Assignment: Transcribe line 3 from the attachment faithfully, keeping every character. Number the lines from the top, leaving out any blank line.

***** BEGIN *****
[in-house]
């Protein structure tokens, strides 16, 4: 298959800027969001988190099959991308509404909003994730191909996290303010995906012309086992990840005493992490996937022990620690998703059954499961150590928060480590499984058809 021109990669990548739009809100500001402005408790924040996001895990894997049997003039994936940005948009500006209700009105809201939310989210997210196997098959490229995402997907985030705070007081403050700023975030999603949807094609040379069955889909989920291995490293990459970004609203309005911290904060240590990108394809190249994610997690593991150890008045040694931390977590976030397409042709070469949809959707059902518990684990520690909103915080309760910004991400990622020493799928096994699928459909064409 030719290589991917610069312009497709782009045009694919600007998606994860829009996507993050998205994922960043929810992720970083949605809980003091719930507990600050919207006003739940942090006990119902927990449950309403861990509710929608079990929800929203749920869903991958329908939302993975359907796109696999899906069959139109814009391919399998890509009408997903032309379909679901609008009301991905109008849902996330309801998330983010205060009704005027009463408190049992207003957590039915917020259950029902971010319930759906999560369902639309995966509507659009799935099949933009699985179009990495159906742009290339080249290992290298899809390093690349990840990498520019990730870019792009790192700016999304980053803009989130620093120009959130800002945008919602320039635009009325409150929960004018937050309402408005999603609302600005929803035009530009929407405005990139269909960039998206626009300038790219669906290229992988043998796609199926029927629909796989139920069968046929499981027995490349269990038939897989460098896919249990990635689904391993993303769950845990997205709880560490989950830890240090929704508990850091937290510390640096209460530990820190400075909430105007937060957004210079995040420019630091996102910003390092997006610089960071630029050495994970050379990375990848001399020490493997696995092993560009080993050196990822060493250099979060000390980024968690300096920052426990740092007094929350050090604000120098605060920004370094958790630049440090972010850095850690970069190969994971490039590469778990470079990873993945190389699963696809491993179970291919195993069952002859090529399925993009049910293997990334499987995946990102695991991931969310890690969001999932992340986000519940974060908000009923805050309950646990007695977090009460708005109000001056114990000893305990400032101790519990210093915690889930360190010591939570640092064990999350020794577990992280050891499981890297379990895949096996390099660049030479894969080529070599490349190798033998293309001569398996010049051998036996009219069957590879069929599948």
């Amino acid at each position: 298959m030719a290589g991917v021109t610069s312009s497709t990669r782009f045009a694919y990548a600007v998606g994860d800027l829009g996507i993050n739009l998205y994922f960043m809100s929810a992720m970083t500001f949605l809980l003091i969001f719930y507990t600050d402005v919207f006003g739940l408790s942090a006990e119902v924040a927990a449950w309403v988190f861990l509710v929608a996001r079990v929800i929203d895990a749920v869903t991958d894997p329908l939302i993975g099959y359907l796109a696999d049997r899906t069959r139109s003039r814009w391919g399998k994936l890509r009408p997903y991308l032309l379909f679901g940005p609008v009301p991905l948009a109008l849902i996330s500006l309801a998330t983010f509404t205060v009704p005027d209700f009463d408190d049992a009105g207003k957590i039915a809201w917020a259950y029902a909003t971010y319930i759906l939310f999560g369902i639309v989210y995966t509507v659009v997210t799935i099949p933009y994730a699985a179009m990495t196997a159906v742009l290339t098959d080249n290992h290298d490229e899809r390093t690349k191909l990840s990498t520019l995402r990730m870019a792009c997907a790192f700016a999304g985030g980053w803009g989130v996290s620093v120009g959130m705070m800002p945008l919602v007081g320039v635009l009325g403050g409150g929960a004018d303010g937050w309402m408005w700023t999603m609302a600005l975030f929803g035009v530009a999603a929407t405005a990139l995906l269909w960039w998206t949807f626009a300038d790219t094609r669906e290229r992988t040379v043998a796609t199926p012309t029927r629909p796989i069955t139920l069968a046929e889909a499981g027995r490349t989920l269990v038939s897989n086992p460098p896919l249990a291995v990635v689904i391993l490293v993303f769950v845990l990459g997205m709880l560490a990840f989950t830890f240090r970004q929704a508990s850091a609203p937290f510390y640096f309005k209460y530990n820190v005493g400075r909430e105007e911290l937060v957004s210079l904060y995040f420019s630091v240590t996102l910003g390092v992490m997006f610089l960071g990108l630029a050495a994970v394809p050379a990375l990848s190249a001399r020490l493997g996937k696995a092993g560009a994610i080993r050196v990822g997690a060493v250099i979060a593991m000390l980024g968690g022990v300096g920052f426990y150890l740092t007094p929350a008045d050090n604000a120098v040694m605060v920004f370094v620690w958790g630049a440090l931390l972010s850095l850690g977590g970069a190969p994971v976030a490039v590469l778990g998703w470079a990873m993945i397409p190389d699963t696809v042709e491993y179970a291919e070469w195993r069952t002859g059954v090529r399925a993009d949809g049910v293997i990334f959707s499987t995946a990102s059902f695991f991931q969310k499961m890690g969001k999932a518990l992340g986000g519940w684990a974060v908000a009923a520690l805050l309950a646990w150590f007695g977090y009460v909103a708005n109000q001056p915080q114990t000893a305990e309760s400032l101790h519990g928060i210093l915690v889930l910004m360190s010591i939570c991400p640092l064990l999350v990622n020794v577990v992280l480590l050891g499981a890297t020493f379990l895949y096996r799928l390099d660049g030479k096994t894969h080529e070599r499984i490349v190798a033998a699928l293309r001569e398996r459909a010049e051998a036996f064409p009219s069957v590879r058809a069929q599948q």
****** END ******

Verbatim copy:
């Amino acid at each position: 298959m030719a290589g991917v021109t610069s312009s497709t990669r782009f045009a694919y990548a600007v998606g994860d800027l829009g996507i993050n739009l998205y994922f960043m809100s929810a992720m970083t500001f949605l809980l003091i969001f719930y507990t600050d402005v919207f006003g739940l408790s942090a006990e119902v924040a927990a449950w309403v988190f861990l509710v929608a996001r079990v929800i929203d895990a749920v869903t991958d894997p329908l939302i993975g099959y359907l796109a696999d049997r899906t069959r139109s003039r814009w391919g399998k994936l890509r009408p997903y991308l032309l379909f679901g940005p609008v009301p991905l948009a109008l849902i996330s500006l309801a998330t983010f509404t205060v009704p005027d209700f009463d408190d049992a009105g207003k957590i039915a809201w917020a259950y029902a909003t971010y319930i759906l939310f999560g369902i639309v989210y995966t509507v659009v997210t799935i099949p933009y994730a699985a179009m990495t196997a159906v742009l290339t098959d080249n290992h290298d490229e899809r390093t690349k191909l990840s990498t520019l995402r990730m870019a792009c997907a790192f700016a999304g985030g980053w803009g989130v996290s620093v120009g959130m705070m800002p945008l919602v007081g320039v635009l009325g403050g409150g929960a004018d303010g937050w309402m408005w700023t999603m609302a600005l975030f929803g035009v530009a999603a929407t405005a990139l995906l269909w960039w998206t949807f626009a300038d790219t094609r669906e290229r992988t040379v043998a796609t199926p012309t029927r629909p796989i069955t139920l069968a046929e889909a499981g027995r490349t989920l269990v038939s897989n086992p460098p896919l249990a291995v990635v689904i391993l490293v993303f769950v845990l990459g997205m709880l560490a990840f989950t830890f240090r970004q929704a508990s850091a609203p937290f510390y640096f309005k209460y530990n820190v005493g400075r909430e105007e911290l937060v957004s210079l904060y995040f420019s630091v240590t996102l910003g390092v992490m997006f610089l960071g990108l630029a050495a994970v394809p050379a990375l990848s190249a001399r020490l493997g996937k696995a092993g560009a994610i080993r050196v990822g997690a060493v250099i979060a593991m000390l980024g968690g022990v300096g920052f426990y150890l740092t007094p929350a008045d050090n604000a120098v040694m605060v920004f370094v620690w958790g630049a440090l931390l972010s850095l850690g977590g970069a190969p994971v976030a490039v590469l778990g998703w470079a990873m993945i397409p190389d699963t696809v042709e491993y179970a291919e070469w195993r069952t002859g059954v090529r399925a993009d949809g049910v293997i990334f959707s499987t995946a990102s059902f695991f991931q969310k499961m890690g969001k999932a518990l992340g986000g519940w684990a974060v908000a009923a520690l805050l309950a646990w150590f007695g977090y009460v909103a708005n109000q001056p915080q114990t000893a305990e309760s400032l101790h519990g928060i210093l915690v889930l910004m360190s010591i939570c991400p640092l064990l999350v990622n020794v577990v992280l480590l050891g499981a890297t020493f379990l895949y096996r799928l390099d660049g030479k096994t894969h080529e070599r499984i490349v190798a033998a699928l293309r001569e398996r459909a010049e051998a036996f064409p009219s069957v590879r058809a069929q599948q």